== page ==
Rep. Pocan: Bringing Wisconsin Values to DC: How To Make Things Work in an Unworkable Congress

by | Dec 28, 2015 | 0 comments

In what has become the new normal, Congress passed major to-do list items at the last minute with little oversight, narrowly avoiding another government shutdown in the process. So of course, I’m not surprised that in return, Americans responded with a collective slow clap for those efforts.

Congress has a well-deserved reputation for gridlock and inaction. While the headlines spell doom and gloom, it is important to note we can get things done to advance the interests of working Americans even in a Congress dominated by special interests.

Halfway through my second term in office, I’ve found some of the most significant accomplishments have been informed by my Wisconsin roots. I’ve learned that if you can really push on a few key issues that matter to your constituents you can find some success, even in this Congress.

Students and dedicated financial aid counselors from Wisconsin’s flagship university, the University of Wisconsin-Madison came to me earlier this year to voice their concerns regarding the Perkins Loan Program, which offers a lifeline to low and middle-income students trying to finance their college education by providing student loans at an affordable rate. I met with many students who told me they weren’t sure if they would be able to continue their education if this program expired, as it was scheduled to earlier this year. So I authored a bill with Rep. Mike Bishop (R-MI) to reauthorize Perkins Loans, which unanimously passed the House. This past week, the Senate finally passed a two-year extension of the program. I was so proud to lead this effort to reauthorize the Perkins program with the support of Congressional Republicans and Senator Baldwin.

Collaborating with my colleagues on two other issues important to Wisconsin’s 2nd Congressional District ensured they were well represented in Congress. Earlier this year, my Republican colleague, Rep. Ed Royce (R-CA) and I founded the Congressional Co-Op Caucus to highlight community treasures, like Willy Street Co-Op, which offer unique products and spur economic development in our community.

In the rural town of Vermont where I reside, time and again, I hear from people that their kids are having a hard time getting online in order to get their homework done after school. Broadband speeds are slow and we all know that if our kids don’t have access to the Internet, they can be left behind. This is why I led a bipartisan group of Members of Congress in the creation of a Congressional Rural Broadband Caucus.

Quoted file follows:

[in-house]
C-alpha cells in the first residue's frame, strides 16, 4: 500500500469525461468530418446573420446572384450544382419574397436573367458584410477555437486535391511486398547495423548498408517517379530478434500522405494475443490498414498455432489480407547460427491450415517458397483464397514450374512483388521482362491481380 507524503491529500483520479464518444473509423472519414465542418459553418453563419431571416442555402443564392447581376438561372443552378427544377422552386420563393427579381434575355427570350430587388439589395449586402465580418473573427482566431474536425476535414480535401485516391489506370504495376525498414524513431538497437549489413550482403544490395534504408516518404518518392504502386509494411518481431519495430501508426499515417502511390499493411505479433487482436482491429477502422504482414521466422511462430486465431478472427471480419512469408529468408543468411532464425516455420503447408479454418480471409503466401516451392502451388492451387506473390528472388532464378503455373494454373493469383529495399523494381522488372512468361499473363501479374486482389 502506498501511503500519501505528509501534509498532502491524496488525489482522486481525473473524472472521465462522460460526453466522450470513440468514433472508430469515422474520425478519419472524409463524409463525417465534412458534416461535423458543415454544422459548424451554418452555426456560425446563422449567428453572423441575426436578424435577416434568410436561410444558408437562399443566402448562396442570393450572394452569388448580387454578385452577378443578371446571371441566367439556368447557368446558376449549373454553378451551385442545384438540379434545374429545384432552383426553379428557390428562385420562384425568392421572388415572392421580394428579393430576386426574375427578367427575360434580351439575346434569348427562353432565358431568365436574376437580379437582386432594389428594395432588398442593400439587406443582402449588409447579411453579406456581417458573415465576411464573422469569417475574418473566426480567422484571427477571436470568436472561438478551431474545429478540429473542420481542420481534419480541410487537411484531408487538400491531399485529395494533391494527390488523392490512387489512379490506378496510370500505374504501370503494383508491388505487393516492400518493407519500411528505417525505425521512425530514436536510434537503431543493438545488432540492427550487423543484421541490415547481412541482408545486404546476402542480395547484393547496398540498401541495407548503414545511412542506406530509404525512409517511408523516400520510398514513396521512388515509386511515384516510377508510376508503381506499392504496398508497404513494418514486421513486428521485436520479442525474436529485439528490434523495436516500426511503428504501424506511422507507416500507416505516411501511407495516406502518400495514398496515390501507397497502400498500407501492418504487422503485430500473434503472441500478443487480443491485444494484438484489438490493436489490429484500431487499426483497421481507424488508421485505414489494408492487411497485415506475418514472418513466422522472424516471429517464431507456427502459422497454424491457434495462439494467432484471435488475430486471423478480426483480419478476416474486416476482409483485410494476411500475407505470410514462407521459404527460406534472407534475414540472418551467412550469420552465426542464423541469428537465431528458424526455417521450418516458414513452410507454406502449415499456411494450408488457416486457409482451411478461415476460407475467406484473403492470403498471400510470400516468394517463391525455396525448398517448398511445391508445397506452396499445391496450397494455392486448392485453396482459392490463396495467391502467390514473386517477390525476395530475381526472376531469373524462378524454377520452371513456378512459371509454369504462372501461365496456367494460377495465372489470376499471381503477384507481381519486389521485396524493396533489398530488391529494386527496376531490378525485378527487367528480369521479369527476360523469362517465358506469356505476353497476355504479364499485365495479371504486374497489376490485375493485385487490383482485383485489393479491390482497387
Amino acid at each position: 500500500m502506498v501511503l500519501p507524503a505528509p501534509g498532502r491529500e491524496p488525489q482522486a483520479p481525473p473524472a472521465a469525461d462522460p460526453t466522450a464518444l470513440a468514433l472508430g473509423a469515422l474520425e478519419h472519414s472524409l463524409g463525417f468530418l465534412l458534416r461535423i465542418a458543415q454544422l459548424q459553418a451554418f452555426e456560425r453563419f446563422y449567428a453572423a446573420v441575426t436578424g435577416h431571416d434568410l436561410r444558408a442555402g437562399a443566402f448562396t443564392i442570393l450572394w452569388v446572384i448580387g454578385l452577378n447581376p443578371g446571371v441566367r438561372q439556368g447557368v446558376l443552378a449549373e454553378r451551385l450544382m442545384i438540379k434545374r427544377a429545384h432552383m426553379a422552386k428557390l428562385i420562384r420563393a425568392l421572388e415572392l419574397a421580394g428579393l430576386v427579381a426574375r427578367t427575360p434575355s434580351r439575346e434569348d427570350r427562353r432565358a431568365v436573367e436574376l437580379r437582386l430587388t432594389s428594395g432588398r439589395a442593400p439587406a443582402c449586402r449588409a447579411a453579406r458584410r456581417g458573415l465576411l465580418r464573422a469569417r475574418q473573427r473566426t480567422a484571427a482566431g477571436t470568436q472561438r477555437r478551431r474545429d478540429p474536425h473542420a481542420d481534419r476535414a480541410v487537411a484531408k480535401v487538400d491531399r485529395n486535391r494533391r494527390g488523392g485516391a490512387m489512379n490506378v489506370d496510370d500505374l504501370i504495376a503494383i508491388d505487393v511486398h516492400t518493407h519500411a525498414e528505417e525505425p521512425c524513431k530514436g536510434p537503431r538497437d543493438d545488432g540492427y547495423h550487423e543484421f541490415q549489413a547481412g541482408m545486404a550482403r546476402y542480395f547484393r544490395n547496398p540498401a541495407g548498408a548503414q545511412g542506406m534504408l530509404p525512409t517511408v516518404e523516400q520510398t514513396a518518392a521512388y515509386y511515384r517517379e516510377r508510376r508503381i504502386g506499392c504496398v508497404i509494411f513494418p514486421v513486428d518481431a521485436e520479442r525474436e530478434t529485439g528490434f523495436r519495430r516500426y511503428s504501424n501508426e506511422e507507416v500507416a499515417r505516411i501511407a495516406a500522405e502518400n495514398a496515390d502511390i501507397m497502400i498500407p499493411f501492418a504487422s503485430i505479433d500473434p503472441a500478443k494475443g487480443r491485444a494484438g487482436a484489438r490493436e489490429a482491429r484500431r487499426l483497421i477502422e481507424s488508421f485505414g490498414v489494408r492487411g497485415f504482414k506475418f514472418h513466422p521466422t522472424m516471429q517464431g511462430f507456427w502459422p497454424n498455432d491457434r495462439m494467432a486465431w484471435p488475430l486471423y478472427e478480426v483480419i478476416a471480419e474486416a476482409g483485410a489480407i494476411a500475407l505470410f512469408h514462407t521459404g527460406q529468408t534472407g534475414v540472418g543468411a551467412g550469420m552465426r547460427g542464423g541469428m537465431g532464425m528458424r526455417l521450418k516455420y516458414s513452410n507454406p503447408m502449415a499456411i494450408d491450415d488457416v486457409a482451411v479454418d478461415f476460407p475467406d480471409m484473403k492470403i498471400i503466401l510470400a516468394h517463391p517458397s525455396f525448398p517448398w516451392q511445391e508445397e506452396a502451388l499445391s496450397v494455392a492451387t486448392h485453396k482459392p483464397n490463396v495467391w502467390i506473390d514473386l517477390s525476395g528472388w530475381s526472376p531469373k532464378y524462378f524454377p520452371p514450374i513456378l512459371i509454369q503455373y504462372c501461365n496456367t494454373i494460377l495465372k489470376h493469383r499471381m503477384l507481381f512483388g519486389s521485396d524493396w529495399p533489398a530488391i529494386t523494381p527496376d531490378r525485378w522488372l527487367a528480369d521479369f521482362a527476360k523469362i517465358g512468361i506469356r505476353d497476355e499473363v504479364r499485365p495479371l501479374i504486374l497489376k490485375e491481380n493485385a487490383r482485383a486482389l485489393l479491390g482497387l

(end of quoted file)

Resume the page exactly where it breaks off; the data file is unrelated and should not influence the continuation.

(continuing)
While heated rhetoric in Washington continues, public opinion has shifted on some key issues. We all welcomed the Supreme Court’s affirmation of marriage equality, but I was also thrilled that this year, for the first time, Congressional Republicans signed on in support of a bill I introduced to ensure that veterans who received less than honorable discharges because of who they love have their records cleared and their honor restored.

My colleague and friend, Rep. Reid Ribble (WI-08) and I teamed up this year to bring Wisconsin values to the Capitol by working on two bills to reform our federal budget process. The Long-Term SCORE Act will give authority to the Congressional Budget Office (CBO) to evaluate legislative proposals costs more accurately and allow them to do costs and savings estimates for as long as 50 years into the future. We also worked on the Biennial Budgeting and Enhanced Oversight Act to bring Wisconsin style- biennial budgeting to DC and ensure we take a longer view when setting our spending goals. Along the way, we found a lot of other room for bipartisan collaboration.

Toxic partisanship and political games undoubtedly make things difficult to accomplish in Washington. Progress has certainly been slow, and there is a lot more work to be done, but by being creative and working across the aisle, we can find paths forward on issues that matter to our constituents.

And even when some successes haven’t been as far-reaching as I’ve liked, I am still working with colleagues and moving the needle a little bit, day by day. It is the best way I’ve found to bring Wisconsin values to the Beltway.

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